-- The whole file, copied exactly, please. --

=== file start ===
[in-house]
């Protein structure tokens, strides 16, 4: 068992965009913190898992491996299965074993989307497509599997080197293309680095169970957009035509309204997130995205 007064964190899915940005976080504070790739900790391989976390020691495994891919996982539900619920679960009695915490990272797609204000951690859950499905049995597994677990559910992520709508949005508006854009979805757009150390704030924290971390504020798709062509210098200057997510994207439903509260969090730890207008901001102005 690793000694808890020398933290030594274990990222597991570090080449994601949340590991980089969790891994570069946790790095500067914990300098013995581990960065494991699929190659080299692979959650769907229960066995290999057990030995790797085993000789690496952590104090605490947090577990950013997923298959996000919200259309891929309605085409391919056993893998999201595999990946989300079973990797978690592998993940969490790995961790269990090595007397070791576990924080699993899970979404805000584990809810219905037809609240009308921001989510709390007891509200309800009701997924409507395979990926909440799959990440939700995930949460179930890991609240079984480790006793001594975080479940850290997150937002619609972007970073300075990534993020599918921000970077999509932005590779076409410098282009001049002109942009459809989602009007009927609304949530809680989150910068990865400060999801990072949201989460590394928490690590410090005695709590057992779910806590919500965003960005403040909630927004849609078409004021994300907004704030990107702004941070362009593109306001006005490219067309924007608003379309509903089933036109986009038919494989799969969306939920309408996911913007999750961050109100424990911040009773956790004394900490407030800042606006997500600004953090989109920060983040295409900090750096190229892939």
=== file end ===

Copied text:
[in-house]
């Protein structure tokens, strides 16, 4: 068992965009913190898992491996299965074993989307497509599997080197293309680095169970957009035509309204997130995205 007064964190899915940005976080504070790739900790391989976390020691495994891919996982539900619920679960009695915490990272797609204000951690859950499905049995597994677990559910992520709508949005508006854009979805757009150390704030924290971390504020798709062509210098200057997510994207439903509260969090730890207008901001102005 690793000694808890020398933290030594274990990222597991570090080449994601949340590991980089969790891994570069946790790095500067914990300098013995581990960065494991699929190659080299692979959650769907229960066995290999057990030995790797085993000789690496952590104090605490947090577990950013997923298959996000919200259309891929309605085409391919056993893998999201595999990946989300079973990797978690592998993940969490790995961790269990090595007397070791576990924080699993899970979404805000584990809810219905037809609240009308921001989510709390007891509200309800009701997924409507395979990926909440799959990440939700995930949460179930890991609240079984480790006793001594975080479940850290997150937002619609972007970073300075990534993020599918921000970077999509932005590779076409410098282009001049002109942009459809989602009007009927609304949530809680989150910068990865400060999801990072949201989460590394928490690590410090005695709590057992779910806590919500965003960005403040909630927004849609078409004021994300907004704030990107702004941070362009593109306001006005490219067309924007608003379309509903089933036109986009038919494989799969969306939920309408996911913007999750961050109100424990911040009773956790004394900490407030800042606006997500600004953090989109920060983040295409900090750096190229892939």